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American Bible Society opens Springfield branch

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by Bryan Smith

SBJ Staff

When the American Bible Society holds its chamber of commerce ribbon-cutting July 12, it will celebrate a long history and a bright future.

The organization, which opened its Springfield office in the Hammons Tower last year, was active in the city long before the actual office opened.

"There were seven of us working here out of our home offices," said Robert Hodgson, manager of ABS's Research Center for Scripture and Media. As a result, the Manhattan, N.Y.-based ABS made Springfield the location for its third and largest branch office.

Founded in 1816 in New York to distribute Bibles to soldiers after the War of 1812, the society eventually formed an agency distribution system, in which a person would cover a certain territory, delivering Bibles to western settlers.

By the 1960s, the organization added Bible translation. Two translations include the Good News Bible and the Contemporary English Version. The latter edition brought the ABS to Springfield.

Donald Johns, ABS assistant director of translations, was part of the group writing the CEV translation.

That early group was led by another Springfield resident, Barclay Newman.

"We each had books of the Bible assigned to us (to translate)," Johns said. "We would do a draft version, and when we were done with that, we would circulate it to the other two members of the team."

Because the translation process was long and called for several impromptu meetings, the entire group met in Springfield to write the CEV translation.

From there, the organization became a part of Springfield.

"ABS roots and investments really go deep in the community," Hodgson said.

The office still comprises seven employees and is split into three different areas: the department of print translations, the development office for major gifts and the Research Center for Scripture and Media.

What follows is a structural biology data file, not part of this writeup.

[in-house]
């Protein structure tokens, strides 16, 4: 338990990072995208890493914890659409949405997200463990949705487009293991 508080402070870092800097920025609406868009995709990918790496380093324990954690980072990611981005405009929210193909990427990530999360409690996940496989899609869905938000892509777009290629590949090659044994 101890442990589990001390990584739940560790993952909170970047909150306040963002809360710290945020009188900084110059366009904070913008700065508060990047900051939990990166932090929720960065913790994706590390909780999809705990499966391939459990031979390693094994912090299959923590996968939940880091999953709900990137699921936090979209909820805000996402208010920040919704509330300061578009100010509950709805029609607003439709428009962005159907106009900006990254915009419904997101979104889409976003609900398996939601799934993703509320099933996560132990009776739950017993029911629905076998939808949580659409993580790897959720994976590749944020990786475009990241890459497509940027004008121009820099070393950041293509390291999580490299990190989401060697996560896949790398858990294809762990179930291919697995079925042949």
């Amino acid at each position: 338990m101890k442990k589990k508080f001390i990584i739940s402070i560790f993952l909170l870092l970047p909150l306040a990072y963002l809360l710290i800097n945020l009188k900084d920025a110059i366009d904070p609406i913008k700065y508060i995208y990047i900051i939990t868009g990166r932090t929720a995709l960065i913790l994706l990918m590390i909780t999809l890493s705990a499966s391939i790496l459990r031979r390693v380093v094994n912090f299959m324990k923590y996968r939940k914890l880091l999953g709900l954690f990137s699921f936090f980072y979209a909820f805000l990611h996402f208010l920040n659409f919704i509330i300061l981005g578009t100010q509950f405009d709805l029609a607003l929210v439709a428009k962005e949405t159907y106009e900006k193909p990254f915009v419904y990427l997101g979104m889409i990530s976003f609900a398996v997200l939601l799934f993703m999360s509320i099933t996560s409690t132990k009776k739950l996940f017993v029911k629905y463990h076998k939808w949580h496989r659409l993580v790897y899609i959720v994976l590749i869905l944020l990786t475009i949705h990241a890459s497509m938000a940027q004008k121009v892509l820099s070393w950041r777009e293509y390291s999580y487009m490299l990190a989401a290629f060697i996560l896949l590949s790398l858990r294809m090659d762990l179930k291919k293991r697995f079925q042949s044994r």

Right now, Johns said, "We're trying to provide the groundwork for the society to decide whether to do more work in English translation."

The CEV translation written in Springfield was intended to be read aloud, while other Bibles are more oriented to silent study. The disadvantage of the CEV, however, is that its simple language is not always appropriate for a church setting.

Johns is looking to write a translation that combines simplicity and usefulness.

One project that Johns is excited about is the translation of the Bible into Native American languages.

Johns said the organization may soon be working with the Summer Institute of Linguistics in translating a Bible for the Choctaw tribe in Mississippi.

"We're working with the SIL in trying to come alongside of them in projects they have under way, but need some assistance," Johns said.

Johns said the project would not bring in much money, but that carried little weight in the decision to do it.

"It's a gift that we can give to a small group of people that really need the Scriptures in their own language," Johns said. "When you get to things of the Spirit, which can be difficult to comprehend, you need to hear them in your own language."

The Research Center for Scripture and Media continues the organization's original mission, but its methods have expanded with new technology.

Center manager Hodgson said, "We're trying to use the digital media as a studio and testing facility." Those media include five Web sites, and musical recordings by Branson artists that take Scriptures from the CEV translation and put them to music of different styles. The society also produces movies of Bible stories.

"The Bible society is not giving up its print translation," Hodgson said. "But we know that a lot of young people are getting their spiritual education from music and television."

To remind the group of its original mission, the office includes artifacts from the organization's early days to the present. The entrance of the office features a Gutenberg printing press on one end, and the computer system on the other end.

With the work the group is doing in Springfield, funds are a necessity. That's where Rob Smith's gift department comes in.

Smith, who manages the department, is responsible for contacting donors and thanking them.

He also supports gift annuity giving, which allows donors to earn a lifetime income of a percentage of their donations.

The format of annuity giving was created in the ABS in 1843.

"It's one of the simplest forms of giving that most people don't know about," Smith said.

ABS assists nearly 150 denominations, but is not affiliated with a specific church.

"Our mission statement says everything we do is without doctrinal note or covenant," Hodgson said. "That's what has enabled us to progress over the past 183 years."

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